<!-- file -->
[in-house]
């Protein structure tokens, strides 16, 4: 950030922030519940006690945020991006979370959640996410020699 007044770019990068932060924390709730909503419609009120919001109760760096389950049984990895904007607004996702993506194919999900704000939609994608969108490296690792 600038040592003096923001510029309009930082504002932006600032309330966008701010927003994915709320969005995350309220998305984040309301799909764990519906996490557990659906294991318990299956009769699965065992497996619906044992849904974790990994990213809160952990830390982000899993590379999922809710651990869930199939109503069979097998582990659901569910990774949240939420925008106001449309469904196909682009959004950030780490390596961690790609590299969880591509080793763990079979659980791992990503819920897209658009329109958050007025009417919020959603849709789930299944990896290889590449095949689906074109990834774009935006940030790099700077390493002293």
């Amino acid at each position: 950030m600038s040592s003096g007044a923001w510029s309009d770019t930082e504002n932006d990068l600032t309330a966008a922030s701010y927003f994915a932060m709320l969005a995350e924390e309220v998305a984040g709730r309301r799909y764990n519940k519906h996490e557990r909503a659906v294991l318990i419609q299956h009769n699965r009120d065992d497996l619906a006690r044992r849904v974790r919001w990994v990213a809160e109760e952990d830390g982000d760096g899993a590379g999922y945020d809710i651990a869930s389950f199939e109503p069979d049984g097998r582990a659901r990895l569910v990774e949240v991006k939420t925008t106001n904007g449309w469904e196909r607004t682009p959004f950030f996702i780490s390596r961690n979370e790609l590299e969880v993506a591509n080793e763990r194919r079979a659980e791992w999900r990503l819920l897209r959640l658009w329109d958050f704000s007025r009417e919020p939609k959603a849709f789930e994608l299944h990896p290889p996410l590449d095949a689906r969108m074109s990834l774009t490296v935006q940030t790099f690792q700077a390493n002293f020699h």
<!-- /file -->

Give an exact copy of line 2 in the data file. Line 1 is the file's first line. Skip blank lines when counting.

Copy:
């Protein structure tokens, strides 16, 4: 950030922030519940006690945020991006979370959640996410020699 007044770019990068932060924390709730909503419609009120919001109760760096389950049984990895904007607004996702993506194919999900704000939609994608969108490296690792 600038040592003096923001510029309009930082504002932006600032309330966008701010927003994915709320969005995350309220998305984040309301799909764990519906996490557990659906294991318990299956009769699965065992497996619906044992849904974790990994990213809160952990830390982000899993590379999922809710651990869930199939109503069979097998582990659901569910990774949240939420925008106001449309469904196909682009959004950030780490390596961690790609590299969880591509080793763990079979659980791992990503819920897209658009329109958050007025009417919020959603849709789930299944990896290889590449095949689906074109990834774009935006940030790099700077390493002293």